For my birthday, my husband got me a new house. Along with that new home, the Lord has given me the surprising gift of powerlessness. Neither of these were on my radar.
God had done so much in our hearts, lives and family in this tiny home. At first, I tolerated our house. Small and strangely-shaped with a kitchen featuring more peach tile than should be allowed to exist on the entire planet, we did our best to adjust our expectations from the affordable Southeast to the exorbitant Southern California market.
But somewhere in between remodeling our kitchen together, building a deck with our newborn in a baby carrier and growing to love our neighbors, the odd house became our home. As we packed up pillows and pushed couches, I could not help but think about the conversations had on them, the tears cried into them, the children who catapulted onto or off of them. As such, I was already a mess for weeks leading up to moving day.
As exciting as it is to move into a home with more space, the moving process has left my soul as exposed as the bare walls on in our old house. With every piece of furniture moved, an artillery of AWOL Nerf bullets and a myriad of missing marbles were discovered, leaving me questioning my fitness as a housekeeper. On a deeper level, packing exposed hordes of hidden fears, as questions seemed to piling up with the boxes.
What if we made the wrong decision? What if the boys don’t make new friends in the neighborhood? Why are we leaving such a good place? Could God really meet and grow us in our new place the way He has so graciously met and grown us and so many others here
In my head, I imagined moving day being chaotic but celebratory, a fitting cap stone of our years in this home. I was mistaken.
In San Diego, where it hardly ever rains, it poured. All day. Soggy boxes and grumpy kids who were far more parts gloomy than glad did not pair well with my already-anxious, dependency-averse heart. The staging company neglected to remove the house full of furniture, leaving our chaotic new house a maze of muddy furniture. We did not get nearly as far as I had imagined, so we went to bed tired and unsettled. We woke up all night, stumbling around boxes to care for one child terrible anxiety and another with a ruptured ear drum from a sudden earache.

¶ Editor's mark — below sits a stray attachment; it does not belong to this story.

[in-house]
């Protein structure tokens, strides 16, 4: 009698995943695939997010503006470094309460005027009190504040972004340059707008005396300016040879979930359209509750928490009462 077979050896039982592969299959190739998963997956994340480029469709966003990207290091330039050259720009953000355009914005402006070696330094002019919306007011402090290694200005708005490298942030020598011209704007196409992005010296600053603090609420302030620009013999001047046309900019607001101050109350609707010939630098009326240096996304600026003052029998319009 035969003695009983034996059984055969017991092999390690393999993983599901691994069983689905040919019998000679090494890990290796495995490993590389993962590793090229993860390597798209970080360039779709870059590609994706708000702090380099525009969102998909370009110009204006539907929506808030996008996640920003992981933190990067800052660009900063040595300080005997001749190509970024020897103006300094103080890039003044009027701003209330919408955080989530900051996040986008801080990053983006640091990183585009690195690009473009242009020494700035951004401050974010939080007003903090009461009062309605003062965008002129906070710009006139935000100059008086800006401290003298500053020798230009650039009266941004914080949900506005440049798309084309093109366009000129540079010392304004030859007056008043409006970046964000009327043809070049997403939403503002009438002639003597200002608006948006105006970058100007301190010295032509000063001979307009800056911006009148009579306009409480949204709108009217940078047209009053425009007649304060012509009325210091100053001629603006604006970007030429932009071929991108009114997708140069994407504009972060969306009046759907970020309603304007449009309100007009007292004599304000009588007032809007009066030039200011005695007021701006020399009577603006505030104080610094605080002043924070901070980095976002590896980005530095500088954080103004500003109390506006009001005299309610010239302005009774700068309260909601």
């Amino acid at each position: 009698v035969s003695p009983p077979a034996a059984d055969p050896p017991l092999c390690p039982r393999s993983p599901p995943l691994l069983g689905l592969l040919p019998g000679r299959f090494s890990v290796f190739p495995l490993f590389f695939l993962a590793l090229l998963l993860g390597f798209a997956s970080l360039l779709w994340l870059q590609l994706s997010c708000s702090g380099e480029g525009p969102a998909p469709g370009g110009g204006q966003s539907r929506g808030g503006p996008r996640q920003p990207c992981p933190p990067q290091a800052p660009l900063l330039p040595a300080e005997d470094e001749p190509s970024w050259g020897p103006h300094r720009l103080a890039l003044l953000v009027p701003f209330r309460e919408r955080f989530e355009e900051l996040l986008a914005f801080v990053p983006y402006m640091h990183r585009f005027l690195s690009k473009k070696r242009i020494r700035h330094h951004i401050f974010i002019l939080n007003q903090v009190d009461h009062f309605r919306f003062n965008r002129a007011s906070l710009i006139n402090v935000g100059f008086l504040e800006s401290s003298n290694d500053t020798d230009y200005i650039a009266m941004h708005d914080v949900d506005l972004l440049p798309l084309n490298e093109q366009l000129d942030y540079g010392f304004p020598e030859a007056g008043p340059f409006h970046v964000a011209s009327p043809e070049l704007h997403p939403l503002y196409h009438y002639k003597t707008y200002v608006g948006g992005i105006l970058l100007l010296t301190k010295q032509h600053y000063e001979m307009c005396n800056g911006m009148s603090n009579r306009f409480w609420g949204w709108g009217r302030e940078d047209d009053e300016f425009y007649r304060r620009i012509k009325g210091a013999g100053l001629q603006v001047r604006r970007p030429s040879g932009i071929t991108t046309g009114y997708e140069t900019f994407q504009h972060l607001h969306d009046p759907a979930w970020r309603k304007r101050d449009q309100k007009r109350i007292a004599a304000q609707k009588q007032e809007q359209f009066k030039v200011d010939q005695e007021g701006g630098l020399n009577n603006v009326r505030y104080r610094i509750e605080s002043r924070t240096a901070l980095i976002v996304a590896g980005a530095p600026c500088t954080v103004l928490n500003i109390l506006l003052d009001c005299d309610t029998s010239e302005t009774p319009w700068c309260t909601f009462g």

Needless to say, I teared up in bed, overwhelmed by my powerlessness. This is not what I thought it would be.
As we walked into Church the next morning, I felt the way my hair looked, as I couldn’t find my blow dryer: crumpled and out of control.
And then God did what God always does in our powerlessness. He showed up.
As I spoke with a dear friend who has befriended a precious Syrian family, I was reminded of the crisis surrounding Damascus. We have a home. We have food. Thank you, Jesus.
Rather than fleeing at the end of service to frantically unpack boxes, we ended up inviting dear friends to come and bring us lunch and eat with us in the midst of the chaos. The kids played while the adults used their precious Sunday afternoon moving furniture and breaking down boxes with us. The home that last night was filled with crying was filled with laughter and friendship. Thank you, Jesus.
College friends came by to help move things. Dear friends took me out to dinner to share laughter and life on my birthday. We have been richly blessed beyond measure with a community of faith. My cup runneth over. Thank you, Jesus.
In a matter of hours, God had shown His power and beauty through my utter powerlessness. He forced me to forget my rugged individualism and to rely on community when I was less together than my altogether un-together home.
He knew exactly what I needed and never wanted for my birthday, powerlessness. What a good God we serve.
But he said to me, “My grace is sufficient for you, for my power is made perfect in your weakness.” Therefore, I will boast all the more gladly about my weaknesses, so that Christ’s power may rest on me. 2 Corinthians 12:9.